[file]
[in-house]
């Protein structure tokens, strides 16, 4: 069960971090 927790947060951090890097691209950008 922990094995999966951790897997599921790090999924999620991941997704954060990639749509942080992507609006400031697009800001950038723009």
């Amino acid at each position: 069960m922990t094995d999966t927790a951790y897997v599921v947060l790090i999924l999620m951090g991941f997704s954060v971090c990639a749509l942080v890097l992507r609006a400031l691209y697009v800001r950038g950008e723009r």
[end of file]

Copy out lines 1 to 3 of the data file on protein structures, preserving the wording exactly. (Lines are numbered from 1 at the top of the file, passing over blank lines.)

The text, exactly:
[in-house]
């Protein structure tokens, strides 16, 4: 069960971090 927790947060951090890097691209950008 922990094995999966951790897997599921790090999924999620991941997704954060990639749509942080992507609006400031697009800001950038723009």
């Amino acid at each position: 069960m922990t094995d999966t927790a951790y897997v599921v947060l790090i999924l999620m951090g991941f997704s954060v971090c990639a749509l942080v890097l992507r609006a400031l691209y697009v800001r950038g950008e723009r």